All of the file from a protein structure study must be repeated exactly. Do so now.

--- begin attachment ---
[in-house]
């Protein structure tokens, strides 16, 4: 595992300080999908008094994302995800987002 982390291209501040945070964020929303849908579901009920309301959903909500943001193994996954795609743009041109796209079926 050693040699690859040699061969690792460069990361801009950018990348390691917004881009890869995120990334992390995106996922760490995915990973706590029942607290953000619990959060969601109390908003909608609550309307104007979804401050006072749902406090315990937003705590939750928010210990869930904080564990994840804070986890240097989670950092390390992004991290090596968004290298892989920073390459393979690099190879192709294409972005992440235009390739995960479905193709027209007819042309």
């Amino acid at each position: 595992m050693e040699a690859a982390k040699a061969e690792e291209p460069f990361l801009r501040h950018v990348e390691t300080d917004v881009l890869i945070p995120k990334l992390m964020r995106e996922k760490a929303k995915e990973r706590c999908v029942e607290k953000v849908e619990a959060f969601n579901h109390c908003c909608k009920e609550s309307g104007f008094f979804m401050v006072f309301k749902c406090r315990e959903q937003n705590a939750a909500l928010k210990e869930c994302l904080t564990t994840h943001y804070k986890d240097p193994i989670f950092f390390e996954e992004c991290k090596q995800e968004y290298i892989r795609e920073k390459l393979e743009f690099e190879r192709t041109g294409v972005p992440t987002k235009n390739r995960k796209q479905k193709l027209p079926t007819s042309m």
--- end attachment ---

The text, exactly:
[in-house]
């Protein structure tokens, strides 16, 4: 595992300080999908008094994302995800987002 982390291209501040945070964020929303849908579901009920309301959903909500943001193994996954795609743009041109796209079926 050693040699690859040699061969690792460069990361801009950018990348390691917004881009890869995120990334992390995106996922760490995915990973706590029942607290953000619990959060969601109390908003909608609550309307104007979804401050006072749902406090315990937003705590939750928010210990869930904080564990994840804070986890240097989670950092390390992004991290090596968004290298892989920073390459393979690099190879192709294409972005992440235009390739995960479905193709027209007819042309």
């Amino acid at each position: 595992m050693e040699a690859a982390k040699a061969e690792e291209p460069f990361l801009r501040h950018v990348e390691t300080d917004v881009l890869i945070p995120k990334l992390m964020r995106e996922k760490a929303k995915e990973r706590c999908v029942e607290k953000v849908e619990a959060f969601n579901h109390c908003c909608k009920e609550s309307g104007f008094f979804m401050v006072f309301k749902c406090r315990e959903q937003n705590a939750a909500l928010k210990e869930c994302l904080t564990t994840h943001y804070k986890d240097p193994i989670f950092f390390e996954e992004c991290k090596q995800e968004y290298i892989r795609e920073k390459l393979e743009f690099e190879r192709t041109g294409v972005p992440t987002k235009n390739r995960k796209q479905k193709l027209p079926t007819s042309m």